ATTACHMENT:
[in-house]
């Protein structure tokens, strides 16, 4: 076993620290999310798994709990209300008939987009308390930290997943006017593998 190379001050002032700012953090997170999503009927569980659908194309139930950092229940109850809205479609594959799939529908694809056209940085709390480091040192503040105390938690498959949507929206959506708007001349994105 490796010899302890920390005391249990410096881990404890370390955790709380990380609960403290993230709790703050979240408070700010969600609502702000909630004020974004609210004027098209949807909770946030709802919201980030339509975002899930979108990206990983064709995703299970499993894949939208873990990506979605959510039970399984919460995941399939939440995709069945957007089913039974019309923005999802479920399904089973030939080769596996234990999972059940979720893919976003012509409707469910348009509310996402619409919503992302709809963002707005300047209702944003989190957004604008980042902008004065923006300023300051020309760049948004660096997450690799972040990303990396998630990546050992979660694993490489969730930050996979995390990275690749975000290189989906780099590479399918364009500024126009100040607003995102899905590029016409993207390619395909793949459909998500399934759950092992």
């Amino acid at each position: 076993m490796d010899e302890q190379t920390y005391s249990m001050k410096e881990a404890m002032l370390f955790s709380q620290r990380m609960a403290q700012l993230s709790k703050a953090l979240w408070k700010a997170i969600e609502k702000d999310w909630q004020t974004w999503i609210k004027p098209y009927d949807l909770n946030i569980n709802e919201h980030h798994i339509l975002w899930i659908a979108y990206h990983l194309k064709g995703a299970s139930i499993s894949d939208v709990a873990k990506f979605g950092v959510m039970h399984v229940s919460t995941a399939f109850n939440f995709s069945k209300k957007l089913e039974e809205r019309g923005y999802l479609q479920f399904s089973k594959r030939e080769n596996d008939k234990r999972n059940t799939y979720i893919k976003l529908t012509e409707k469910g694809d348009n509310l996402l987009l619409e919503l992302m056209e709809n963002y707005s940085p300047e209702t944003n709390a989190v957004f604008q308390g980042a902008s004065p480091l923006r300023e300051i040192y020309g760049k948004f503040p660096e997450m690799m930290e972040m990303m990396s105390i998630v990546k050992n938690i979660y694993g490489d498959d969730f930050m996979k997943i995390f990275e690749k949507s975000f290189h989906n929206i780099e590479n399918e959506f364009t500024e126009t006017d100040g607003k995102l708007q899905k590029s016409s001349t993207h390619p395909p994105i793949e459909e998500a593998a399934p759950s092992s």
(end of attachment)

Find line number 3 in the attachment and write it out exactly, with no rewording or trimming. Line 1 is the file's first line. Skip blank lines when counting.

């Amino acid at each position: 076993m490796d010899e302890q190379t920390y005391s249990m001050k410096e881990a404890m002032l370390f955790s709380q620290r990380m609960a403290q700012l993230s709790k703050a953090l979240w408070k700010a997170i969600e609502k702000d999310w909630q004020t974004w999503i609210k004027p098209y009927d949807l909770n946030i569980n709802e919201h980030h798994i339509l975002w899930i659908a979108y990206h990983l194309k064709g995703a299970s139930i499993s894949d939208v709990a873990k990506f979605g950092v959510m039970h399984v229940s919460t995941a399939f109850n939440f995709s069945k209300k957007l089913e039974e809205r019309g923005y999802l479609q479920f399904s089973k594959r030939e080769n596996d008939k234990r999972n059940t799939y979720i893919k976003l529908t012509e409707k469910g694809d348009n509310l996402l987009l619409e919503l992302m056209e709809n963002y707005s940085p300047e209702t944003n709390a989190v957004f604008q308390g980042a902008s004065p480091l923006r300023e300051i040192y020309g760049k948004f503040p660096e997450m690799m930290e972040m990303m990396s105390i998630v990546k050992n938690i979660y694993g490489d498959d969730f930050m996979k997943i995390f990275e690749k949507s975000f290189h989906n929206i780099e590479n399918e959506f364009t500024e126009t006017d100040g607003k995102l708007q899905k590029s016409s001349t993207h390619p395909p994105i793949e459909e998500a593998a399934p759950s092992s």